In the Shadow of the Moon: America, Russia, and the Hidden History of the Space Race

HarperCollins/Balzer + Bray. Feb. 2021. 336p. Tr $17.99. ISBN 9780062888754.
Gr 7 Up–This title provides a fascinating look at the early space race and the two engineers who led the technological innovations. Wernher von Braun was a German-born high-ranking Nazi official and SS officer, who developed Germany’s devastating V-2 missiles. V-2s were built at factories using forced labor; von Braun worked at Mittelwerk, a production facility where countless prisoners suffered and died. At the close of World War II, top German engineers knew the future of rocketry would involve either the Soviets or Americans. Von Braun chose the Americans and surrendered in May 1945. U.S. policy mandated that former SS officers would not be accepted into the States, but von Braun’s knowledge was too extensive to dismiss. His background was quietly classified and not released for decades. Von Braun and his team later developed the Saturn rockets, which gave him celebrity status in the U.S. Meanwhile, as a young man, Sergei Korolev refused to implicate a coworker with false allegations during Stalin’s Great Purge and was arrested. He barely survived a Soviet gulag and was sent to a work prison. In the 1950s, the Soviets classified his name when he developed the Sputnik rocket. The text adds depth to the history of the space race, with thoughtful, ethical discussions of the U.S. concealing von Braun’s history to further its agenda. The back matter is extensive.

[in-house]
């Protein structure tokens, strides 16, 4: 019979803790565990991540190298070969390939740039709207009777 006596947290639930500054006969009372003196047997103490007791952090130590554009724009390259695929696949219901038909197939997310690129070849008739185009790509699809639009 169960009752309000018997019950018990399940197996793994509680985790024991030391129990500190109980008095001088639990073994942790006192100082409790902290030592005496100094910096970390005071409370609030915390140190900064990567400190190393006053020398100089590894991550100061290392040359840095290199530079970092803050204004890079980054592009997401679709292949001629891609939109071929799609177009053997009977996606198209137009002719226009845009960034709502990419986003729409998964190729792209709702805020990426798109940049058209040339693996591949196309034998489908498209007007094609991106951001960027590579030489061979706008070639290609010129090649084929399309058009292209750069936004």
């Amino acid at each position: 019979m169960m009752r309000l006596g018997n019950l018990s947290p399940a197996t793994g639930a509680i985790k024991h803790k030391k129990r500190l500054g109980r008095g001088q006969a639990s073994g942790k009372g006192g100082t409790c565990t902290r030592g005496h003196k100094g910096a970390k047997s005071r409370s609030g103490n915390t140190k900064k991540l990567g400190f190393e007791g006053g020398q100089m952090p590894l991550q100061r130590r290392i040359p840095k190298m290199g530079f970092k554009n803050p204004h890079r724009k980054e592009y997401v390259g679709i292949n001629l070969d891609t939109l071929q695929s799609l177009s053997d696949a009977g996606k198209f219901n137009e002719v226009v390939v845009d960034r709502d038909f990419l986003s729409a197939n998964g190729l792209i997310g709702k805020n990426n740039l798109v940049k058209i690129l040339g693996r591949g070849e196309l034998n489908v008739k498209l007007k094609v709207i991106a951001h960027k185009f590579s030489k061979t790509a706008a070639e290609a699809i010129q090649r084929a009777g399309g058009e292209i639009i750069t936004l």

VERDICT This book contains numerous interesting biographical and technological facts, which results in an engaging, fast-paced narrative that will delight readers of history and space technology. A worthy addition to all libraries serving teens.

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